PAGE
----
19 December 2015

There are some Marxisms that I missed

No, this is not about nostalgia for a more tender, innocent and, yes, ignorant time.  I’ve been convinced, questioned, shown flaw and abandoned. No aftereffects.  This merely refers to something I wrote a couple of days ago (‘On Marxism and Maskism, Marxists and Maskists andunbecoming skins,’ Daily News of December 14, 2010).  It generated some responses, among which were two that pointed to certain omissions on my part. Innocent ones, I might add.  There’s a third, which I shall mention to start with.

The article in question referred to a poster that played with the term ‘Marxism’, positing a (yes, ‘a’, since there are many versions) Marxism that was proposed as counter to what was called, impishly, ‘Maskism’.  There was a ‘Marxism’ that I ought to have mentioned.  It is spelled differently and was first articulated, to my knowledge, by Prof. Sasanka Perera of the University of Colombo.    

Marksism, according to Sasanka, is an ideology that has won over many academics.  It is a clear and simple doctrine. It refers to a new ‘marks’ scheme according to which academics attached to universities are conferred the title ‘professor’.  It is so loose and so un-academic that it amounts to a system whereby mediocrity is rewarded.  Publications considered in assessing suitability for such title are no longer limited to academic treatise in the form of books or refereed articles in journals of quality, but could include articles in newspapers for example.  Even appreciations and obituaries can ‘count’. 

There’s been some objection from the academic community but the voices have been weak and/or isolated.  The vast majority of our ‘scholars’ have happily embraced this scheme. This not only indicts them on their scholarly worth but makes me (and I am sure others) think ‘spoilt and undeserving brats’ when they clamour for salary hikes, perks and academic freedom and brings down the value of their objections to injustice.  They are by and large Marksists and that, dear friends, is not a salutary identifier.    

Professor S.N. Arseculeratne, Uncle Chubby to me, had a different take on the said article. He repeated something he had written in an article: ‘I am a better sort of Marxist; my guru is Groucho and not Karl (the confused confuser of the confused)!’ He’s got a point.  I am not denying that Karl Marx contributed much to social theory, not in the manner of constructing it as by writing the politics was logical in terms of the intersection of his intellect and things as they were.  His premises were erroneous, his model tragically flawed. As such he was bound to reach untenable conclusions. He got some things right but subject to a lot of caveats.  The confused, who embraced his as some kind of all-knowing creature, went berserk, quote in and out of context, extrapolating beyond logic and doing much violent to themselves and the world.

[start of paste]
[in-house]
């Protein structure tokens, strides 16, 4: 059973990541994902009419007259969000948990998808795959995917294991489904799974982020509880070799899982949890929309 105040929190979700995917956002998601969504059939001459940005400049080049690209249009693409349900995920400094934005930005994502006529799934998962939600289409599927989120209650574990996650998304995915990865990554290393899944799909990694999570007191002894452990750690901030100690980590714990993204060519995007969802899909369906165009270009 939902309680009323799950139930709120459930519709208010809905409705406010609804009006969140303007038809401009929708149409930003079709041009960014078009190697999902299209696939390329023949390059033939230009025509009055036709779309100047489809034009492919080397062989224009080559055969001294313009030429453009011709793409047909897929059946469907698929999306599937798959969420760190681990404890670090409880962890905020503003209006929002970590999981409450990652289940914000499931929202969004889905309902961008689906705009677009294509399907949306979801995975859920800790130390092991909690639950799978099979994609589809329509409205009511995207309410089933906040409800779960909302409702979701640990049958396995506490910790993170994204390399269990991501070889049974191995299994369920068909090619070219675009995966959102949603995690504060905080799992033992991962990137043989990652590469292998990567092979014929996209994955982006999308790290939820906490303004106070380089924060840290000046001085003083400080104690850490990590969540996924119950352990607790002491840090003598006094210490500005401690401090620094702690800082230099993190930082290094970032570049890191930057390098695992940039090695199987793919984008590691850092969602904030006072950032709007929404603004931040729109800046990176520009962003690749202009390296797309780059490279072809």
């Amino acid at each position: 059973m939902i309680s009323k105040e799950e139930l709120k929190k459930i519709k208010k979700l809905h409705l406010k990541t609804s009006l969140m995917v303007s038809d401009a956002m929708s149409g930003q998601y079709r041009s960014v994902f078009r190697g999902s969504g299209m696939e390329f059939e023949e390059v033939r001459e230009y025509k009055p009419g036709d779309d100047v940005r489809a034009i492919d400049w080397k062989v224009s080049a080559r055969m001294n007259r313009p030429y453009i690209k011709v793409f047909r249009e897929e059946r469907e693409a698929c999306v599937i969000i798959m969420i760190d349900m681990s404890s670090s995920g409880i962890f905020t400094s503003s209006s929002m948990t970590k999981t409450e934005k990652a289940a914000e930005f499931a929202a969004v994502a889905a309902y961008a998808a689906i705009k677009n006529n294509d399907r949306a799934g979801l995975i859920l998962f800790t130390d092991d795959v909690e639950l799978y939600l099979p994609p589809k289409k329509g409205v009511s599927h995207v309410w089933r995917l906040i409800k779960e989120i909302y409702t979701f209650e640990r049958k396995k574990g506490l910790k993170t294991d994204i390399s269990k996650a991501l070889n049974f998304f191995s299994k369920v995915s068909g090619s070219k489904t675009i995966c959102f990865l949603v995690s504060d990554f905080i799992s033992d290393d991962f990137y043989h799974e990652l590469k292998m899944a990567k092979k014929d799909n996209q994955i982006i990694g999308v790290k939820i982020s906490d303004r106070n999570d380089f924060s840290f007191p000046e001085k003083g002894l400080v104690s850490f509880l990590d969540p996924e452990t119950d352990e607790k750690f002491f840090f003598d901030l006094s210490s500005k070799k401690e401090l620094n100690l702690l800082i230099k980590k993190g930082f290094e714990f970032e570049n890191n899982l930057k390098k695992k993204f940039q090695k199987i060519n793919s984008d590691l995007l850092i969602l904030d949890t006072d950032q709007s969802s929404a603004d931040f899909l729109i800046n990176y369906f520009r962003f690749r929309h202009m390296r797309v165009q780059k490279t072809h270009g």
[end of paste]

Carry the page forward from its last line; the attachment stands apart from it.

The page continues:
My friend Harith Gunawardena, author of the incomparable column in the Irida Divaina, ‘King Barnet,’ called me and said that I had missed the fact that Sri Lanka is the last bastion of Marxism, sorry Marksism.  That was exaggeration of course, for the Marksism of the kind he was talking about is prevalent across the world, has been with us for centuries and will outlast memory of these words that I write now and all words written before in all languages.  

The Sinhala equivalent is ‘lakunu damaa geneema’ or ‘getting points’ and making sure they are noted.  It is a bottom up phenomenon that cuts across all sectors of the economy, and all levels of social activity.  We could call it ‘salaaming’.  The person at the bottom of the rung needs to please the person just above and be duly acknowledged. 

The acknowledger of ‘marks’ in turn has to please the person above him and so on it goes until citizen pleases official pleases local politician pleases district-level party boss pleases regional big-name pleases deputy minister pleases minister pleases big-name minister pleases President.  It is not exactly linear of course.  Certain levels can be by-passed and it is no small victory is marks can be got if levels can be skipped.  The logic remains, though.  

Get mark, expect reward.  Rewards may or may not arrive, but the marks-seekers will continue to seek and out-jump in career development he/she who likes to indulge in the meritocracy-myth or at least abide by relevant principles for reasons of ethic or to keep hope alive for a different ‘ism’ that is mark-less. 

Yes, I missed some Marxisms, sorry some Marksisms and a Marxism.  Sorry.  


This was first published on December 17, 2010 in the 'Daily News'.

msenevira@gmail.com
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